We will initially target the community of the University of Nebraska-Lincoln, and reach out to local Wikipedians.
We'd love to have you join us! Feel free to add your name below if you're interested in participating.
Librarians or Staff:
- Volunteer This would be a great project to incorporate into coursework especially for students unfamiliar with the history of women and gender. Claytonhanson (talk) 04:34, 28 March 2015 (UTC)
- I am very much ready and willing to advise in the development of the program at UNL: I have been trying to develop such a program at several Universities, but have never had the critical mass of interest and aligned individuals at one time (UNL's CDRH is a great gathering point for interested individuals), Sadads (talk) 19:10, 31 March 2015 (UTC)
- Volunteer I am an organizer, and lover of functional, welcoming public space that encourages community engagement and collaboration. I'd be happy to help with this project, in whatever way is needed. Kolokotch (talk) 19:50, 31 March 2015 (UTC)
- This sounds like a great idea! AnneNicoleN (talk) 17:45, 18 March 2015 (UTC)
- I fully endorse this project's goal to encourage women to help edit Wikipedia, and close the gender gap that currently exists. Women, just as much as men, should have a hand in the authorship of history. 18.104.22.168 20:58, 18 March 2015 (UTC)
- The presence of gender gaps is a problem prevalent in many aspects of our society and any positive efforts to eradicate it should be supported. Furthermore, I believe this is an excellent opportunity for college students to enhance their writing skills and become aware that informational and educational forms of writing are important even outside of academic settings. Stroupey (talk) 23:16, 18 March 2015 (UTC)
- I think this project is a great idea, as it encourages women to actively share their knowledge and participate in the recording of history. The goal of this project is attainable and the University of Nebraska is a great setting for this sort of campaign. 22.214.171.124 00:40, 19 March 2015 (UTC)
- After talking to Daniel: it sounds like he has some great ideas, and I think there are some real arguments for well documented model University community projects, that speak towards humanities audiences. The Education Foundation is doing good work, but scaling it will require developing full-campus solutions that tap the motivations of scholarly practices as well as pedagogy. Sadads (talk) 15:56, 26 March 2015 (UTC)
- I fully endorse because of the inevitable benefits to both the Wikipedia community and the participating students and faculty. University of Nebraska provides an ideal environment to foster such a project, and Daniel's enthusiasm about the endeavor and its possible trajectories is indicative of his commitment to the project's success once it is off the ground. 126.96.36.199 15:38, 27 March 2015 (UTC)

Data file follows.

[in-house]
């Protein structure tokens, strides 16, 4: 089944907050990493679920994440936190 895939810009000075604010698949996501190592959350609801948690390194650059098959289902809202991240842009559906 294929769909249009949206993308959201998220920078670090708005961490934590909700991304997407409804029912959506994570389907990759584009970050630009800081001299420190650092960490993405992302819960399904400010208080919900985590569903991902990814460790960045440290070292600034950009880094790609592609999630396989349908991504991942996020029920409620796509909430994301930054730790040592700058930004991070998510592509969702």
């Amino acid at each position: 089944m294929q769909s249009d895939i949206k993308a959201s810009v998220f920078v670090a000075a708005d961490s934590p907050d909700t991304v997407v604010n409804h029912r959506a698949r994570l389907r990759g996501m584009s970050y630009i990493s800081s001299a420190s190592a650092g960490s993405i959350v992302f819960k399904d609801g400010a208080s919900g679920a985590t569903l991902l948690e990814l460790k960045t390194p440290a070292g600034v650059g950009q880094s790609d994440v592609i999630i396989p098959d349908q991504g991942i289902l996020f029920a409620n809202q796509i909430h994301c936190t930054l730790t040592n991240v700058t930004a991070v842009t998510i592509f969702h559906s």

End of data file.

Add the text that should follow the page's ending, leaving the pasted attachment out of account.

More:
- This is a great idea and very much in keeping with the spirit of the CDRH. Claytonhanson (talk) 04:33, 28 March 2015 (UTC)
- I support this proposal wholeheartedly, University level students can sincerely bring a change in the current Wikimedia projects. Atanuami (talk) 08:21, 29 March 2015 (UTC)
- This sounds like a great idea! It would be ideal if it could be expanded to other universities, using Nebraska as a pilot. La salonniere (talk) 00:06, 31 March 2015 (UTC)
- This is a great avenue to engage female students as contributors and editors, in addition to bringing the need for more equal representation to light, campus wide. I fully support this endeavor, and would like to volunteer my time and skills as needed. Best of luck! Kolokotch (talk) 05:35, 31 March 2015 (UTC)
- This seems like a very sound plan. I encourage you to learn from the others in academia who have already taught with wikipedia. professmoravec
Expand your idea
Do you want to submit your idea for funding from the Wikimedia Foundation?
- Run training workshops for instructors and librarians
- An English course focusing on Wikipedia as a rhetorical community, with special attention to gender issues.
- Put on a campus Edit-a-thon
- Deepen and enrich the Wikipedia-Academy relationship
- Found a local community of practice
- Project Manager: 2000 USD. This would mostly pay for a sustained effort to learn more from those who have already used Wikipedia to teach and made connections to academia, as well as make connections and plan for the event itself.
- Guest Speaker Honorarium: 500 USD
- Supplies, Advertising for Events: 1000 USD
We will reach out to two communities, first instructors and librarians. We will hold workshops, panel discussions, and form a working group. We will also reach out to recognized student organizations (RSOs), the honors program,the Thompson Scholars, and other student-support organizations. This project is really all about building and connecting communities. We will survey participants to learn how they came to the event and what drew them in.
I expect future (ideally annual) iterations. After the initial community building, we will have the groundwork for replicable events in the future. I have had indications that we can get support from the university, especially if we can demonstrate positive results. I hope the community can also establish a set of best practices as a toolbox for other institutions to implement as a framework.
Measures of success
- Create a core community or working group of at least 10 instructors using Wikipedia in the classroom.
- Hold a flag-ship edit-a-thon with a guest speaker, and subsequent monthly Wikipedia editing meet ups.
Daclausen (talk · contribs) project manager, creator. I am a graduate student and instructor in the English department at UNL. My scholarship is mostly in 19th-century American Literature; investigating literary conceptions of work as a relationship between humans and nature, and especially the role of violence in work. I am also very interested in the tradition of the liberal arts and how scholars of the humanities (dare I call them humanists?) can reach a broader public. I see my use of Wikipedia in the classroom as helping students gain real experience with writing, critical thinking, and rhetorical awareness by communicating complex ideas and knowledge to a general audience.
Elorang (talk · contribs), project liaison. I will help connect the project manager with library and campus resources for programming and events, help with recruitment, and support the project as an editor. I am a librarian at the University of Nebraska-Lincoln University Libraries, where I consult on student- and faculty-led digital research and scholarship. I am the co-founder and outreach coordinator for #LNK Coding Women (lnkcodingwomen.org, @lnkcodingwomen), an organization whose aim is to increase the participation of women and other under-represented groups in technology careers and tech culture.
Please paste links below to where relevant communities have been notified of your proposal, and to any other relevant community discussions. Need notification tips?